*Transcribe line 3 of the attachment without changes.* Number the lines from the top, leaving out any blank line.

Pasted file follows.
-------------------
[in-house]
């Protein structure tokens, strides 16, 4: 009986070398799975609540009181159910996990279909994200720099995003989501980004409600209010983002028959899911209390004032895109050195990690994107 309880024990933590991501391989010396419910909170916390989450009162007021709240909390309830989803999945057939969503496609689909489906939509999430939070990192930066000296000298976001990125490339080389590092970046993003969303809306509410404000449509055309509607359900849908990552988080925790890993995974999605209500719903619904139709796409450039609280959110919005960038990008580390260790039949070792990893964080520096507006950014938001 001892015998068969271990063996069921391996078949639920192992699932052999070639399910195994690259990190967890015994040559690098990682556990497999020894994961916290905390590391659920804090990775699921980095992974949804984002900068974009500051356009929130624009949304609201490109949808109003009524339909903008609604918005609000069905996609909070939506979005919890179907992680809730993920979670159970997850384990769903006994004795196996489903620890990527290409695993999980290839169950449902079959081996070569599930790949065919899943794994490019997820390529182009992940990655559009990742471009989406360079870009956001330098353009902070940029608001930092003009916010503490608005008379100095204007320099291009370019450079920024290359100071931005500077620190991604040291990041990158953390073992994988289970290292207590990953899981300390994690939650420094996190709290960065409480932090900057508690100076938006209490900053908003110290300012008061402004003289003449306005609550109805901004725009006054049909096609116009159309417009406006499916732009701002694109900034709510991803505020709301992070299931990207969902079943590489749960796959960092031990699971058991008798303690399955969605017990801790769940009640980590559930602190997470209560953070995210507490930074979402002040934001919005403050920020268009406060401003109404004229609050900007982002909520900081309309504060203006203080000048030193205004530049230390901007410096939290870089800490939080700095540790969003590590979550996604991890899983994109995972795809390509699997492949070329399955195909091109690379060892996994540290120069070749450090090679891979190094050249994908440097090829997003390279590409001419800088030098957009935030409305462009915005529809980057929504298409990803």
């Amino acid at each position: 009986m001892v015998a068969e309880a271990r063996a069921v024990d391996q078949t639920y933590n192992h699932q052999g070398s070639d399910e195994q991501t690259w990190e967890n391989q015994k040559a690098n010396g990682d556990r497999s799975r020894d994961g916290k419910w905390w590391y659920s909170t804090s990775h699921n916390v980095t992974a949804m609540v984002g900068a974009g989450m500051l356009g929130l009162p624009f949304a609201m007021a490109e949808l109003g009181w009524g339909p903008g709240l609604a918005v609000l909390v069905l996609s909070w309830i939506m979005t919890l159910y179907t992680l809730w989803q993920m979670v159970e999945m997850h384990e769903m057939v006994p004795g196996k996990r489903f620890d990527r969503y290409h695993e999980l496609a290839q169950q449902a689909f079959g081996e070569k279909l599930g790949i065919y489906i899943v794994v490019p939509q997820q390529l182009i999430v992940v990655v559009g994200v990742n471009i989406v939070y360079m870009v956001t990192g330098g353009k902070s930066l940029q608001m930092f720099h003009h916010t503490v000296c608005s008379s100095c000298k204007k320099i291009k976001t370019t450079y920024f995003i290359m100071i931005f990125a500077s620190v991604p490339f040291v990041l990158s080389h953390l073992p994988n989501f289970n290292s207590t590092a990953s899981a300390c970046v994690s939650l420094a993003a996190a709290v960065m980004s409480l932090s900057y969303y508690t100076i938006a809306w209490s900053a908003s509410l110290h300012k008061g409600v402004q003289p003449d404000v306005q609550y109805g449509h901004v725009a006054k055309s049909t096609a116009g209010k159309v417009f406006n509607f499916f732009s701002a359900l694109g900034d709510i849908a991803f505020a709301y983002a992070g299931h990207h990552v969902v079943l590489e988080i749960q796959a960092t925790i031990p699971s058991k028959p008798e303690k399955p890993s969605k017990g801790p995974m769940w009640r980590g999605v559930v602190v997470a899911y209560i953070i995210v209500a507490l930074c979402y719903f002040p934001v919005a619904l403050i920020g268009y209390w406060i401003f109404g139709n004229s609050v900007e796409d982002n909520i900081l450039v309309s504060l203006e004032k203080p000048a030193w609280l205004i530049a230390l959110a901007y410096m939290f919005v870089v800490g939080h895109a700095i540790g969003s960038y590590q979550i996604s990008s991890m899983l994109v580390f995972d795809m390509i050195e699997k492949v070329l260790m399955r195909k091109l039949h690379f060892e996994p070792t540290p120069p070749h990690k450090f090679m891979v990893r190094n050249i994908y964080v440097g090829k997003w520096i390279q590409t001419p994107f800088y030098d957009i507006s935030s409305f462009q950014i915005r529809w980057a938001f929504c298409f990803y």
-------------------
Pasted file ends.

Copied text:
């Amino acid at each position: 009986m001892v015998a068969e309880a271990r063996a069921v024990d391996q078949t639920y933590n192992h699932q052999g070398s070639d399910e195994q991501t690259w990190e967890n391989q015994k040559a690098n010396g990682d556990r497999s799975r020894d994961g916290k419910w905390w590391y659920s909170t804090s990775h699921n916390v980095t992974a949804m609540v984002g900068a974009g989450m500051l356009g929130l009162p624009f949304a609201m007021a490109e949808l109003g009181w009524g339909p903008g709240l609604a918005v609000l909390v069905l996609s909070w309830i939506m979005t919890l159910y179907t992680l809730w989803q993920m979670v159970e999945m997850h384990e769903m057939v006994p004795g196996k996990r489903f620890d990527r969503y290409h695993e999980l496609a290839q169950q449902a689909f079959g081996e070569k279909l599930g790949i065919y489906i899943v794994v490019p939509q997820q390529l182009i999430v992940v990655v559009g994200v990742n471009i989406v939070y360079m870009v956001t990192g330098g353009k902070s930066l940029q608001m930092f720099h003009h916010t503490v000296c608005s008379s100095c000298k204007k320099i291009k976001t370019t450079y920024f995003i290359m100071i931005f990125a500077s620190v991604p490339f040291v990041l990158s080389h953390l073992p994988n989501f289970n290292s207590t590092a990953s899981a300390c970046v994690s939650l420094a993003a996190a709290v960065m980004s409480l932090s900057y969303y508690t100076i938006a809306w209490s900053a908003s509410l110290h300012k008061g409600v402004q003289p003449d404000v306005q609550y109805g449509h901004v725009a006054k055309s049909t096609a116009g209010k159309v417009f406006n509607f499916f732009s701002a359900l694109g900034d709510i849908a991803f505020a709301y983002a992070g299931h990207h990552v969902v079943l590489e988080i749960q796959a960092t925790i031990p699971s058991k028959p008798e303690k399955p890993s969605k017990g801790p995974m769940w009640r980590g999605v559930v602190v997470a899911y209560i953070i995210v209500a507490l930074c979402y719903f002040p934001v919005a619904l403050i920020g268009y209390w406060i401003f109404g139709n004229s609050v900007e796409d982002n909520i900081l450039v309309s504060l203006e004032k203080p000048a030193w609280l205004i530049a230390l959110a901007y410096m939290f919005v870089v800490g939080h895109a700095i540790g969003s960038y590590q979550i996604s990008s991890m899983l994109v580390f995972d795809m390509i050195e699997k492949v070329l260790m399955r195909k091109l039949h690379f060892e996994p070792t540290p120069p070749h990690k450090f090679m891979v990893r190094n050249i994908y964080v440097g090829k997003w520096i390279q590409t001419p994107f800088y030098d957009i507006s935030s409305f462009q950014i915005r529809w980057a938001f929504c298409f990803y």